It started as a macho bake-off between dads. Months later, they’ve delivered 15,000 cookies to essential workers.

By Sydney Page The Washington Post

In April, two dads in Huntingdon, Pa., decided to have a bake-off — mostly out of boredom.

They had no idea it would turn into a movement of more than 100 people in their small town, baking and delivering cookies each week to essential workers at hospitals, fire departments and grocery stores. They were shocked when their competition-turned-good deed started to spread to other communities.

It began when Scott McKenzie was furloughed from his job at Juniata College, a local liberal arts school. With his newfound free time, the father of two vowed to acquire an untapped skill every week.

Baking homemade chocolate chip cookies was at the top of his list. The 58-year-old man had never made them from scratch. He decided it was time.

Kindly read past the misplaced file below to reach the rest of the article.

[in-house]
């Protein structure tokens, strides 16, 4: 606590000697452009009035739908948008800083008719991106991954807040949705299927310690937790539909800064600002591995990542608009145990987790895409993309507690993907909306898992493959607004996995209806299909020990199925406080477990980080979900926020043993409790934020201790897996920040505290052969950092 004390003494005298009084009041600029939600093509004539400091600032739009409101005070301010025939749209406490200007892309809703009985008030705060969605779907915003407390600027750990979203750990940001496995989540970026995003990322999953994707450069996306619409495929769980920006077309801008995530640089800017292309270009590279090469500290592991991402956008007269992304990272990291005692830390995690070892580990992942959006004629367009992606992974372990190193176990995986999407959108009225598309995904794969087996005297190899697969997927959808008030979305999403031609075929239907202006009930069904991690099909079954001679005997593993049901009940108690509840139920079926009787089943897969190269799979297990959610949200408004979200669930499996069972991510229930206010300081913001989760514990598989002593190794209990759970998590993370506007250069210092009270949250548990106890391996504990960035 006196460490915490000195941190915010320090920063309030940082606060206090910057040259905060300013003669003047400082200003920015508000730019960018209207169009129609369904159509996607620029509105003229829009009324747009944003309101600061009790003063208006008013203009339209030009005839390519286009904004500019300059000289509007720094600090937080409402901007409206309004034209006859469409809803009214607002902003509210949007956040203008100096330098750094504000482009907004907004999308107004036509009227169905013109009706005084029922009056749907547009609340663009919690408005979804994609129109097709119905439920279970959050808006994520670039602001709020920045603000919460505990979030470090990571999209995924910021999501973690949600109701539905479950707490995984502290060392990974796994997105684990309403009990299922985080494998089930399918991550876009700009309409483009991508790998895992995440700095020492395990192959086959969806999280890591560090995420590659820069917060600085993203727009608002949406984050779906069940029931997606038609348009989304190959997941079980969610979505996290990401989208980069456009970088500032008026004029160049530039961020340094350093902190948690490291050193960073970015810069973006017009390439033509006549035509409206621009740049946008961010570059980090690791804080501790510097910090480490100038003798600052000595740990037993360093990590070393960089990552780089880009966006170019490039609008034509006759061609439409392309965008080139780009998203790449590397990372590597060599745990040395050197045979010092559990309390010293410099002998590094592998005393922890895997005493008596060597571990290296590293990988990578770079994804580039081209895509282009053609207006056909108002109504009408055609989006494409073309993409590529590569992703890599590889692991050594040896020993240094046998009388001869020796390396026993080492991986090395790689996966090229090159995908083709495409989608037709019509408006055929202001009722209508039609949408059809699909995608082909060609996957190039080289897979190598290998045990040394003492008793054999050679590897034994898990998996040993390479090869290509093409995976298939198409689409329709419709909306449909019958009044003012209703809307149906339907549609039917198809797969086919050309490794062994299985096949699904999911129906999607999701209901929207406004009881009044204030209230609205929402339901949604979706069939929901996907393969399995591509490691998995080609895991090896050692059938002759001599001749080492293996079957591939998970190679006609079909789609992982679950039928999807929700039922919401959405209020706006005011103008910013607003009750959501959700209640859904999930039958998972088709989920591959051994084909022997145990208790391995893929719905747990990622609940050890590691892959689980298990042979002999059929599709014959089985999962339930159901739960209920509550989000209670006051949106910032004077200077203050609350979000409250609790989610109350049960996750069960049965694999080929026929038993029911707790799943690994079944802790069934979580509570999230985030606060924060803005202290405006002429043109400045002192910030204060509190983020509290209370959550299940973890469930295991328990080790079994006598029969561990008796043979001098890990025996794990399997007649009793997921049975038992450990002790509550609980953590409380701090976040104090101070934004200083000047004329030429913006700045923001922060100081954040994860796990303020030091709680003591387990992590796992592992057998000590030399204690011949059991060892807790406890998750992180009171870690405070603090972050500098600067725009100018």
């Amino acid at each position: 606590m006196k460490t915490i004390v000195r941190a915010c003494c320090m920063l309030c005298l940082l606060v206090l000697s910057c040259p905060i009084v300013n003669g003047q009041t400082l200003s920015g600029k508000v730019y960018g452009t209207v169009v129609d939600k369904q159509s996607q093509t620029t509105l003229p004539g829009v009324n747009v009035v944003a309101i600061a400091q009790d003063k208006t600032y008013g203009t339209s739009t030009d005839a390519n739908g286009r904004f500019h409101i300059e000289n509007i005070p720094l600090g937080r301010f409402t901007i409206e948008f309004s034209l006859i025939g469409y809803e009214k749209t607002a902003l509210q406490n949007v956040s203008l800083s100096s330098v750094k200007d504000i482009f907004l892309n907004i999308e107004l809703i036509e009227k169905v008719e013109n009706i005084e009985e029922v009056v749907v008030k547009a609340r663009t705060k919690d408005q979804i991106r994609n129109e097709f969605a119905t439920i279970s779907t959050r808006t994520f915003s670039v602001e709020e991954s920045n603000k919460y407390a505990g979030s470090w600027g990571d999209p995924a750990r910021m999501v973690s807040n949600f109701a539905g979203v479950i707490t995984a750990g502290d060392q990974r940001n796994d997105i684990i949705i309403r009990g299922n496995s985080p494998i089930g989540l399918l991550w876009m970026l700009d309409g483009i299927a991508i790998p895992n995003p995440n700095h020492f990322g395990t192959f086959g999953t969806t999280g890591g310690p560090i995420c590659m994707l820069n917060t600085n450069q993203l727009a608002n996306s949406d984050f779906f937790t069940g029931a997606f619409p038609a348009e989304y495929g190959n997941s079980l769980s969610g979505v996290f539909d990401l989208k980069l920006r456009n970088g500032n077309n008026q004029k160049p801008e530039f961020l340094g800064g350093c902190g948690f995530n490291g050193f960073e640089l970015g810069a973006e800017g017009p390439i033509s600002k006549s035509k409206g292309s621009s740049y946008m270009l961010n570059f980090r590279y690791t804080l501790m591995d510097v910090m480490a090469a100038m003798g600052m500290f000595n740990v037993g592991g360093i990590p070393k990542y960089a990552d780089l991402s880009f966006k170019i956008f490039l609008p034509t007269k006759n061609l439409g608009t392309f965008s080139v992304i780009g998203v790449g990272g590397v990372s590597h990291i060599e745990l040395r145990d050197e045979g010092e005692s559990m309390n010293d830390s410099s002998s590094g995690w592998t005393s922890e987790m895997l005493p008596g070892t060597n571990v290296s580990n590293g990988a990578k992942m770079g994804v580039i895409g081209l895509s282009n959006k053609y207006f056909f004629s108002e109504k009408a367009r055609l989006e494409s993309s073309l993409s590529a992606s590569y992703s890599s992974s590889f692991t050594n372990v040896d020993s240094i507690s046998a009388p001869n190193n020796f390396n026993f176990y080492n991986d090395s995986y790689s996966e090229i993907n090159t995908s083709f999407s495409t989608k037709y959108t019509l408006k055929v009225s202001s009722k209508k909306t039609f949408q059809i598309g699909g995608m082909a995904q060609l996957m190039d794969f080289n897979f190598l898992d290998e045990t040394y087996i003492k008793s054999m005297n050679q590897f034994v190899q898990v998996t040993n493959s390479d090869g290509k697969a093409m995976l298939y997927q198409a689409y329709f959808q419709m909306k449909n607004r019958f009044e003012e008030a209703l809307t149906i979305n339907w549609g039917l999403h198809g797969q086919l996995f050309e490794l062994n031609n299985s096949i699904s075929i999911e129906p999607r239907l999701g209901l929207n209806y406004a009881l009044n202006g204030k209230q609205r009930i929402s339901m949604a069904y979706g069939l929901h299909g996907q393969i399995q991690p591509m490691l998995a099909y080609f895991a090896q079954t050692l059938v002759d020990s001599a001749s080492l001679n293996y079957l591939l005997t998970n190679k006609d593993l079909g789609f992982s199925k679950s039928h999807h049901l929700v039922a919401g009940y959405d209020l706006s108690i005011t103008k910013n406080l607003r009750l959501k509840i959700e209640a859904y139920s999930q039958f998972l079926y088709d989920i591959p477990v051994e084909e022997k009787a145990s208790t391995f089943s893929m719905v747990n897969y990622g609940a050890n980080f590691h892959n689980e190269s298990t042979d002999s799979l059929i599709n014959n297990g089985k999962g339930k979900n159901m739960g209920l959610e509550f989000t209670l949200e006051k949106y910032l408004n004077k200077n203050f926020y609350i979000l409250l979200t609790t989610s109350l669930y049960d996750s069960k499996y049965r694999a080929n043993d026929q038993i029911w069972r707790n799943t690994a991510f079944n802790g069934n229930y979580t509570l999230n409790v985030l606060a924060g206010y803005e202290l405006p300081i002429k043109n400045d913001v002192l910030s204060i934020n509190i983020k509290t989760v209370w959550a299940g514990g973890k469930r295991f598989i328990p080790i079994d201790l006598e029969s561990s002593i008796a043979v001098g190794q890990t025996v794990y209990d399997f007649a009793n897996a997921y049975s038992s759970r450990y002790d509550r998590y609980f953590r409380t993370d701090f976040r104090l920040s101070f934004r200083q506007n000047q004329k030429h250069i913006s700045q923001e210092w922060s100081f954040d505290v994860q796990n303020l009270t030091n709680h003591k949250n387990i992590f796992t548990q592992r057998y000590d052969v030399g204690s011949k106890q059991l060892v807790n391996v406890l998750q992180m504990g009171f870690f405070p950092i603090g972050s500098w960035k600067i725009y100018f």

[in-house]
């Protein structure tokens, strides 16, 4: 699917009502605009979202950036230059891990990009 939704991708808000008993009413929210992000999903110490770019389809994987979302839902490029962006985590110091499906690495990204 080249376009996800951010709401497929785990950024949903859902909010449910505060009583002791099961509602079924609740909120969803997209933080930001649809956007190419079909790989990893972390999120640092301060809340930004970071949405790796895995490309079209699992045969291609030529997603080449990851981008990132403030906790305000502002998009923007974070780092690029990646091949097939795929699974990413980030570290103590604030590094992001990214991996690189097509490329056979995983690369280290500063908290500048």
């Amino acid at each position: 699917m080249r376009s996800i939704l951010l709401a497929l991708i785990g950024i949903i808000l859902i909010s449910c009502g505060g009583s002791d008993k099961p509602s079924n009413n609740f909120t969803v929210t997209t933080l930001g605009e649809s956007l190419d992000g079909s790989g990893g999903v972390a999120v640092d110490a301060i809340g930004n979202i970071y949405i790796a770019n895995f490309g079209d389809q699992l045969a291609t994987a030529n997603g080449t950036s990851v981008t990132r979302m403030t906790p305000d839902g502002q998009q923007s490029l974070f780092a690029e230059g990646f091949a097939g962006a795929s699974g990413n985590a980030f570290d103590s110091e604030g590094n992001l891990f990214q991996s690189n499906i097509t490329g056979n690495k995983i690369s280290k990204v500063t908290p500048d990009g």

“I made an absolute mess of the kitchen, but the cookies were actually pretty good,” he said.

“He said, ‘Great job, but I bet mine are better than yours,’ ” said McKenzie, adding that Uhrich, a middle school English teacher, baked cookies with his two sons that same day. “Right away, it was on like Donkey Kong. We decided to have a bake-off.”

The initial plan was to let essential workers — from a hospital, fire department or grocery store — judge whose cookies were superior, but given the pandemic, they decided it would be too difficult to coordinate several sampling sessions. Instead, they went straight to Huntingdon Borough Mayor David Wessels to pick the winner, and they decided to deliver the rest of the cookies to essential workers after the victor was named.

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